PART I, THE TEXAS FREEZE—“An Unprecedented Disaster”

NOTE: Information in this article was excerpted from multiple internet sites and news sources which were presumed accurate at the time of publication. Some numbers may have been updated since then.

On February 10 of this year the Washington Post and the National Weather Service, and other news outlets, reported a winter storm was forming north of the Gulf coast, dropping significant amounts of sleet and ice on many states in the Deep South and the Ohio Valley, including Texas, Georgia, Louisiana, Arkansas and Tennessee. 

A second storm developed off the Pacific Northwest on February 13 and began to gradually   organize as it tracked southward toward Texas. It grew even more ferocious as it turned toward the northeast before splitting in half — one half continuing into Quebec and the other moving out over the Atlantic Ocean. This storm, along with various others from the previous two weeks, resulted in over 75% of the contiguous U.S. being covered in snow.

Houston Texas, Feb. 15, 2021

The Atlantic reported this event was directly responsible for nearly 10 million people losing power, 5.2 million in the U.S. and 4.7 million in Mexico. At least 100 people lost their lives, and a tornado outbreak spanned Florida, Georgia, and North Carolina.

Damages from the blackouts were estimated at $195 billion, making this the costliest disaster in Texas history. According

to the Electric Reliability Council of Texas (ERCOT), the Texas power grid was “seconds or minutes away from” complete failure when partial grid shutdowns were implemented.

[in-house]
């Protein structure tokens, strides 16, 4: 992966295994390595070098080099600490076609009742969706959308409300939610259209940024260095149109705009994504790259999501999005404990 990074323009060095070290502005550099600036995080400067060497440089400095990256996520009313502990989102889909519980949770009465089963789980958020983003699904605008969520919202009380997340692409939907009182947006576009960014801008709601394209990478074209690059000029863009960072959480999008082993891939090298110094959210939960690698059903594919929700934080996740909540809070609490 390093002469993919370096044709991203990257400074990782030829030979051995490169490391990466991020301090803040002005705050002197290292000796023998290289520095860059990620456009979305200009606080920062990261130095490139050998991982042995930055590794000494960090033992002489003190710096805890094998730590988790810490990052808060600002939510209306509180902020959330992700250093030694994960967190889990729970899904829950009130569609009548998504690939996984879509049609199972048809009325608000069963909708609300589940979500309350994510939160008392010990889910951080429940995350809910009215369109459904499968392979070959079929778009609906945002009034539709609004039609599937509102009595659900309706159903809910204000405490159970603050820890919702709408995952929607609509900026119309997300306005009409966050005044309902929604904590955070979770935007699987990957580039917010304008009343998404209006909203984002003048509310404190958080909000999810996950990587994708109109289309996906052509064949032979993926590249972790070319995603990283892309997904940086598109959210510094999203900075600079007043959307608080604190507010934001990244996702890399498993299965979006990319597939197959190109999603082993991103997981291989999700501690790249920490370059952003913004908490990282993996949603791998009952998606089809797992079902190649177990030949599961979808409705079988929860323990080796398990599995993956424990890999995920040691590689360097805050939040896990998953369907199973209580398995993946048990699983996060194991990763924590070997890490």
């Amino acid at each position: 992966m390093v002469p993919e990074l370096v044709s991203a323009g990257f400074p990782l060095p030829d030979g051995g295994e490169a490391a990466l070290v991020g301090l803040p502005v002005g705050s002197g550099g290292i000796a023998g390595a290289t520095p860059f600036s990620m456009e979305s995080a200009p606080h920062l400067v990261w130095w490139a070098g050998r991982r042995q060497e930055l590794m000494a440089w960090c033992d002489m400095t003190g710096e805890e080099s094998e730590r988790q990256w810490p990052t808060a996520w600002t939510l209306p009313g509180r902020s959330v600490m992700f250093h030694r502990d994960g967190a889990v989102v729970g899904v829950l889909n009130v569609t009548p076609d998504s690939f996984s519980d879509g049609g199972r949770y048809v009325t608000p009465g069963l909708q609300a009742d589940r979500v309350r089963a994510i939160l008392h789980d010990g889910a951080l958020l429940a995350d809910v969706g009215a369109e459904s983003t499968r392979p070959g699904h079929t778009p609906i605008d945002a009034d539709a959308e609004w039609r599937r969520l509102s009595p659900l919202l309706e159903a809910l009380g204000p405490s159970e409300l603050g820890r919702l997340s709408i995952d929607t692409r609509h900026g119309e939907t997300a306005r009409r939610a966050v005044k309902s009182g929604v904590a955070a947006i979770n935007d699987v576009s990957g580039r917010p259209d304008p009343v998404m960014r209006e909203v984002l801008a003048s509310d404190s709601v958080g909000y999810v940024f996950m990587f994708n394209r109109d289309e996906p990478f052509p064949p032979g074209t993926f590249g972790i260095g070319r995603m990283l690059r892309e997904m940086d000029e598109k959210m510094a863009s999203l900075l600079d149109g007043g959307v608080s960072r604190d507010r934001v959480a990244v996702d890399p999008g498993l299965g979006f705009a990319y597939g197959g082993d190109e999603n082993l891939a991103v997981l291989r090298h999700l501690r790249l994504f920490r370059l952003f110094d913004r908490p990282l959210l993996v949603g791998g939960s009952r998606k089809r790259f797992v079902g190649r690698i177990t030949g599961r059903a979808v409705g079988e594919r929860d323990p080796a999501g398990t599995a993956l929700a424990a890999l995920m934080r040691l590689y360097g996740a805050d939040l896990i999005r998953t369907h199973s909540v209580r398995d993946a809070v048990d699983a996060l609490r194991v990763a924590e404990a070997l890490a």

A Frozen Houston Carwash

Numerous sources, including the New York Times and The Wall Street Journal reported the effects, while most acute in Texas, hit several states very hard, with dire results.

Those who died succumbed to hypothermia, house fires, drownings and car crashes, or were found in homes or cars after being fatally poisoned by carbon monoxide, often emitted by vehicles or generators.

ABC News reported the water shortages, power outages and burst pipes also made it harder for hospitals to care for patients. One man died at a medical center in Abilene, when he was unable to get dialysis treatment requiring large amounts of filtered water along with electricity and heat.

In Houston, a woman died in her idling car, which was parked in her garage, where she sat while charging her phone. She was talking on the phone to a friend when she started to feel tired. When the police arrived hours later, at the urging of the friend, they found that the woman and her 7-year-old daughter had died. Her husband and 8-year-old son were hospitalized. In Conroe, Texas, an 11-year-old boy died in his bed, even after his parents and siblings had huddled in one bedroom because of the cold, the police said.

Burst pipes, frozen wells and water treatments knocked offline by the winter storm and power failures led to a water crisis across much of Texas, where millions had no running water or were ordered to boil it before use.  

Please read PART II of The Texas Freeze for Rytech’s response.